North Dakota alone has become the nation’s No. 2 oil producing state and next year will start construction on the first new oil refinery built within the U.S. in 30 years.

It takes roughly a week to less than a month in states like North Dakota, Ohio and Colorado to be approved for an oil drilling permit.  On the other hand, in 2012, it can take close to a year for that permit to be approved for use on federal lands—a time increase of 100 percent since 2005, according to IER.

It is clear President Obama has not increased oil production and instead seems to have stifled its growth on federal lands.

But maybe the most convincing argument as to why President Obama isn’t the oil man he claims to be—his record, his policies and his appeasement to the radical environmentalist agenda.  He loves his windmills, solar panels and electric cars—despite the heavy toll these unsustainable, unaffordable and unrealistic energy sources have had on the American taxpayers.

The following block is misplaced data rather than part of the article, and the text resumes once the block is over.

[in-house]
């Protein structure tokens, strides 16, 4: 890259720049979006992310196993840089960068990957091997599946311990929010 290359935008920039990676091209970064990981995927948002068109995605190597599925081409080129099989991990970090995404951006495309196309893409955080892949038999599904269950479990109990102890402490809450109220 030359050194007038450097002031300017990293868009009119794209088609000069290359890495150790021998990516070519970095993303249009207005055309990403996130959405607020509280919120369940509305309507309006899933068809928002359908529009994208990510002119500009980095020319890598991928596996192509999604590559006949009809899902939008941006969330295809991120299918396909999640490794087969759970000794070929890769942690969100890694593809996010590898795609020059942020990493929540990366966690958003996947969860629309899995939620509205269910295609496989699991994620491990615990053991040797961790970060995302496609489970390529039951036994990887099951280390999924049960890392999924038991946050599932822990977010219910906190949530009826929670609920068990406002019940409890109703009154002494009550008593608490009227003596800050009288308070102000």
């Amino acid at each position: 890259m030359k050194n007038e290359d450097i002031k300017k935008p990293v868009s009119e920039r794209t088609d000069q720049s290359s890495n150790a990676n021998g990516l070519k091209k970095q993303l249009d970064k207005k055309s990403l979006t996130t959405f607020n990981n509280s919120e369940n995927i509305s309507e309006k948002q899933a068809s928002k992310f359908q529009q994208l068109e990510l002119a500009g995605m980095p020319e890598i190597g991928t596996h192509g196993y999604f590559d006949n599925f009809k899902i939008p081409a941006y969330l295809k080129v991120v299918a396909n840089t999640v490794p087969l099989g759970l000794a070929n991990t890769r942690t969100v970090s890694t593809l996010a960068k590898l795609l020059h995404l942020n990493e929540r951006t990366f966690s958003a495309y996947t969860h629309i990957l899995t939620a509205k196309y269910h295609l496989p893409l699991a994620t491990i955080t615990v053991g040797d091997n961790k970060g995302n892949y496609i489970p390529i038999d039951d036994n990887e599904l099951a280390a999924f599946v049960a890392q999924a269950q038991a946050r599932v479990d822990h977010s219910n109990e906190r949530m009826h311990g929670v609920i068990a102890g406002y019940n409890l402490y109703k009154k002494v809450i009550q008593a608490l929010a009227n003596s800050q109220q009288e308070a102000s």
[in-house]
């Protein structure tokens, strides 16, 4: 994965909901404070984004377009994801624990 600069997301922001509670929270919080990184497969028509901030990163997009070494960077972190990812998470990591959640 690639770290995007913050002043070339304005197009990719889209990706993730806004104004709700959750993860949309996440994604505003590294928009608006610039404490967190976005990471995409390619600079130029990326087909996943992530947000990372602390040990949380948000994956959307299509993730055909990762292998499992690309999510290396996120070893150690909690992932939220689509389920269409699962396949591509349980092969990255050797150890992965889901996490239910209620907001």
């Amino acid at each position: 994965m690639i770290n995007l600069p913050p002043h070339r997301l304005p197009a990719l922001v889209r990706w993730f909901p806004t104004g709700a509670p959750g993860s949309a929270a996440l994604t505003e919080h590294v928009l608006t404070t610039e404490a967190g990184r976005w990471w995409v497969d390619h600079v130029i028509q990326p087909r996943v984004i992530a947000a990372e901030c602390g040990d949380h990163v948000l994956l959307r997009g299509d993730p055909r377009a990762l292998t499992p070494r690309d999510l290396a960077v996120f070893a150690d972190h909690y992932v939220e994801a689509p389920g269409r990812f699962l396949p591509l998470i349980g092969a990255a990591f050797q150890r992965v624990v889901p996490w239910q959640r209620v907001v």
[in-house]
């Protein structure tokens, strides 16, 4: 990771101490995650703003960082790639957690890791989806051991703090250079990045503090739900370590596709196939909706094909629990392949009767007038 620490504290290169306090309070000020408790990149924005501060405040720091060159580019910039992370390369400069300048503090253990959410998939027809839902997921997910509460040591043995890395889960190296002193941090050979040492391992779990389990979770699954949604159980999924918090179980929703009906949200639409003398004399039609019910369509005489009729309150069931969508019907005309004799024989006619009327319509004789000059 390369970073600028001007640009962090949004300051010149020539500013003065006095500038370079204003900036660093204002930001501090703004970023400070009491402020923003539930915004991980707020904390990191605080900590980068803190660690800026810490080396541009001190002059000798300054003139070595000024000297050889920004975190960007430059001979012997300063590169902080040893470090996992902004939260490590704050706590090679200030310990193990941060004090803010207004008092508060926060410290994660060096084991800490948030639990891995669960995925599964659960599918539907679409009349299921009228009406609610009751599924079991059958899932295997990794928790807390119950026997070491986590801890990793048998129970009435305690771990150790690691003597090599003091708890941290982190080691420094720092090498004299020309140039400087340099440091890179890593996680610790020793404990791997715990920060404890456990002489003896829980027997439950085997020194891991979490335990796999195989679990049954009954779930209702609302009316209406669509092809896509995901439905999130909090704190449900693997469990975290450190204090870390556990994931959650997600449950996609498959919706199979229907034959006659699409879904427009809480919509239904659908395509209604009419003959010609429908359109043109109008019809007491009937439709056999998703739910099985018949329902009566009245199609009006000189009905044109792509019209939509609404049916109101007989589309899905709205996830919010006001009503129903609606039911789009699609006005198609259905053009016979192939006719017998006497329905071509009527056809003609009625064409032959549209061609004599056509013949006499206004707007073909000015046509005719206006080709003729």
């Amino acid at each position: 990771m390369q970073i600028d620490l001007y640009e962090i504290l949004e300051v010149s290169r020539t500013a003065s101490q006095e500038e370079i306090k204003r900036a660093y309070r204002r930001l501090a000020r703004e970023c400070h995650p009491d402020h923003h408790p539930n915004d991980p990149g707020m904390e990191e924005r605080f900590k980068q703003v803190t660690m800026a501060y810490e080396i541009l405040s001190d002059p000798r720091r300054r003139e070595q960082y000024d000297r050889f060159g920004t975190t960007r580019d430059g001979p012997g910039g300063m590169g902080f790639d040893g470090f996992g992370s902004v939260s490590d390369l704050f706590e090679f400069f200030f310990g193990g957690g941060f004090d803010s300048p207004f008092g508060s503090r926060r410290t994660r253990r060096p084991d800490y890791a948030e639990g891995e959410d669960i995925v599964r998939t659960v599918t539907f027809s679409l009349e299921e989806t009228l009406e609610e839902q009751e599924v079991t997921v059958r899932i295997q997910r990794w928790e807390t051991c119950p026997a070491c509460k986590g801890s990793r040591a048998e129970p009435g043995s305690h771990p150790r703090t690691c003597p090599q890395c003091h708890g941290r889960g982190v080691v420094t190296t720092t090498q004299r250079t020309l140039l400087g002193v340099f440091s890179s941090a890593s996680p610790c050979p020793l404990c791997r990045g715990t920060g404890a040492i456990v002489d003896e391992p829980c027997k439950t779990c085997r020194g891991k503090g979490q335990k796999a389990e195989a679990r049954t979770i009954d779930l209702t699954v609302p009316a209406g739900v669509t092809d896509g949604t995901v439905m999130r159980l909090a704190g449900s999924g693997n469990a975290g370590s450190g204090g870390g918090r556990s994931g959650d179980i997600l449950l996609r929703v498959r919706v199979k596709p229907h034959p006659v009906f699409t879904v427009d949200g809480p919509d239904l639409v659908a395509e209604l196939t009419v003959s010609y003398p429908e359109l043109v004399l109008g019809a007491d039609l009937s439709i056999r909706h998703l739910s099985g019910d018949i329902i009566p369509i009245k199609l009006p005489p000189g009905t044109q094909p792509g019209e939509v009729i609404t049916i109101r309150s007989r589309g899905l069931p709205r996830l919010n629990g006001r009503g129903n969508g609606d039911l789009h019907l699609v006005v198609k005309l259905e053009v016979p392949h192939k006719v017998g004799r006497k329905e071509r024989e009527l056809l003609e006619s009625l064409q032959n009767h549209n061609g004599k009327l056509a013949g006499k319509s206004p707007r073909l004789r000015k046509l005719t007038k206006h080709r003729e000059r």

With gas prices on the rise in states like California and throughout the country, it is clear any increase in oil exploration is in spite of Obama’s policies, and that this Administration would rather invest in highly speculative “green” energies instead.   Unless, of course, he is engaging in a debate where his answers determine his future employment—at that point, Obama tries to morph into America’s oilman.


Preserving the graphics:  Graphics hotlinked to this site sometimes have only a short life and if I host graphics with blogspot, the graphics sometimes get shrunk down to illegibility.  From January 2011 on, therefore, I have posted a monthly copy of everything on this blog to a separate site where I can host text and graphics together -- which should make the graphics available even if they are no longer coming up on this site.  See  here and here